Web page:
A plaintiff must fit within one of the protected classes of individuals to bring a claim under one of the aforementioned laws. A person may belong to a protected class based upon race, color, religion, sex (including pregnancy), national origin, age (40 or older), disability, genetic information or prior EEO activity. There are different complaint processes which public sector and private sector employees must follow to pursue their discrimination claim with the EEOC.  The subject matter of this article concerns only federal employees seeking to bring a discrimination claim through the EEO process. Federal sector employment discrimination claims are adjudicated through an EEOC administrative hearings process, with Administrative Judges, to which private sector employees are not subject. This process is conducted pursuant to the rules set forth by Title 29 of the Code of Federal Regulations, Part 1614.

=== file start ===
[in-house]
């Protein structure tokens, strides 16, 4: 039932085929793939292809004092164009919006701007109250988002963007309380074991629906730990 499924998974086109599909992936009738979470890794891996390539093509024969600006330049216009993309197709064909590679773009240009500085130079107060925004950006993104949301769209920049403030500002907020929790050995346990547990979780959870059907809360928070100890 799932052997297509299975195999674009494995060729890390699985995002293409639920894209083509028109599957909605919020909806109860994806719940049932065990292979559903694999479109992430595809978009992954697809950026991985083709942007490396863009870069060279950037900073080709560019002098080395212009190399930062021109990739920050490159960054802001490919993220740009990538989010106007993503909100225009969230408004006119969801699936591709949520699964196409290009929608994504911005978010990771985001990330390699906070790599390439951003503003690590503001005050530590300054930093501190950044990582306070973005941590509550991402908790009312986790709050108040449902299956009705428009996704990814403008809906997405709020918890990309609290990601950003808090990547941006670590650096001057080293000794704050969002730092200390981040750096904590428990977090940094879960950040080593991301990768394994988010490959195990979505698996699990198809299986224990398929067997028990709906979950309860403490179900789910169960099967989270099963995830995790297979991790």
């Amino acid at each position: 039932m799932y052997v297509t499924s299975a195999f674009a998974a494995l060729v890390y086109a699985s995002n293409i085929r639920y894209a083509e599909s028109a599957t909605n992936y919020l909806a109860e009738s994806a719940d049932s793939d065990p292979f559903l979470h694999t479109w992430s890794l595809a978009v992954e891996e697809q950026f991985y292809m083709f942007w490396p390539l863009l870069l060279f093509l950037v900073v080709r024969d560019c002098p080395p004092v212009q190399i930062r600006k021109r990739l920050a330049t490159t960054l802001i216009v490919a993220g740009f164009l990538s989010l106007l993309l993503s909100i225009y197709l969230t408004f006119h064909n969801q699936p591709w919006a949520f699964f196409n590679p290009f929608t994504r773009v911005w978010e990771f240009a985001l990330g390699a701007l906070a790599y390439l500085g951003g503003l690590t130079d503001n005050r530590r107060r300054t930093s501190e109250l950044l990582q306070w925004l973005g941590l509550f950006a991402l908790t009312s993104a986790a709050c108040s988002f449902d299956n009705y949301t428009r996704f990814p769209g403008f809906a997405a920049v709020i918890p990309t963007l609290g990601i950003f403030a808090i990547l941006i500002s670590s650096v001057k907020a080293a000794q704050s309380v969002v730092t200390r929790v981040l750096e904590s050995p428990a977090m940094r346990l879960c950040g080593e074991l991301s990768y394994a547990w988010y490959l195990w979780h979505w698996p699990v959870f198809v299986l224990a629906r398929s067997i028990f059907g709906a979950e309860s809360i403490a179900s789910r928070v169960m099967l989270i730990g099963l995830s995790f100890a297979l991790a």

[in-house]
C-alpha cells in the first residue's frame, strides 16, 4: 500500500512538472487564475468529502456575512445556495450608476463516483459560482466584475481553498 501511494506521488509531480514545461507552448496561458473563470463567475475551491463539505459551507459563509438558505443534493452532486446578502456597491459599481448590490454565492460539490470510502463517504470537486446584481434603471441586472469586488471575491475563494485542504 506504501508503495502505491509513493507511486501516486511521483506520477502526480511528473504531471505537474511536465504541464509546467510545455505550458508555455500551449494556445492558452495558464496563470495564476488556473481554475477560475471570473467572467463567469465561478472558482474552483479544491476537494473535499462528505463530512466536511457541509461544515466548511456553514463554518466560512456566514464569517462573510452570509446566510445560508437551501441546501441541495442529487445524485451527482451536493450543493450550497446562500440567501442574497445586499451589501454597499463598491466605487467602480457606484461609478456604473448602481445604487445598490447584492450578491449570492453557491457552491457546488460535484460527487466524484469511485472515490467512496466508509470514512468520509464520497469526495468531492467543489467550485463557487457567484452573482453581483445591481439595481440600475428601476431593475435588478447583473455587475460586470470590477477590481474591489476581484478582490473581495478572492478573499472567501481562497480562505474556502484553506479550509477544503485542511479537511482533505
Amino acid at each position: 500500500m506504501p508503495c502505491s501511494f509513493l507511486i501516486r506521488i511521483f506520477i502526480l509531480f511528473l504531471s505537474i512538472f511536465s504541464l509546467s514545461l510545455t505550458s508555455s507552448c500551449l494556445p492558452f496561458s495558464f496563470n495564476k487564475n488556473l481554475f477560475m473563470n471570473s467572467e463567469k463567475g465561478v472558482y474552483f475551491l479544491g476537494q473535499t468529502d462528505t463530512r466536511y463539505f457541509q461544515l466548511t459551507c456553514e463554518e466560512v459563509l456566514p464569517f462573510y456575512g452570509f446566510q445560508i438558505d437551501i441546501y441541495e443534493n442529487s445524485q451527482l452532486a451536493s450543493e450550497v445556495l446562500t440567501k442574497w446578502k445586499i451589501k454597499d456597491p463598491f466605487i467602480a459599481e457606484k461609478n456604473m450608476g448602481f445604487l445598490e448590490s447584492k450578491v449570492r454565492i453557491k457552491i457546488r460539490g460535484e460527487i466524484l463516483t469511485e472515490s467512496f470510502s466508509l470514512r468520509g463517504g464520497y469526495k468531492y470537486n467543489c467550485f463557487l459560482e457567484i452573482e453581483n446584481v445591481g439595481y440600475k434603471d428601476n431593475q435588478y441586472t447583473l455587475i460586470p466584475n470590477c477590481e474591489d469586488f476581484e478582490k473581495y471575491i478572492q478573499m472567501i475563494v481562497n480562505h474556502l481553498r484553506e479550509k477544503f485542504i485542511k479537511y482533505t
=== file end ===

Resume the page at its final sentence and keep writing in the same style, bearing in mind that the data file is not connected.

The U.S. Merit Systems Protection Board (MSPB) is a quasi-judicial federal agency responsible for protecting the federal merit system through its employee appeals functions. MSPB carries out its statutory responsibilities and authorities primarily by adjudicating individual employee appeals of adverse employment actions and by conducting merit systems studies. MSPB does not hear and decide discrimination complaints except when allegations of discrimination are raised in appeals from agency personnel actions brought before the Board. That responsibility generally belongs to the Equal Employment Opportunity Commission.

It is this overlap of federal sector EEOC jurisdiction and MSPB jurisdiction that is of concern for this article.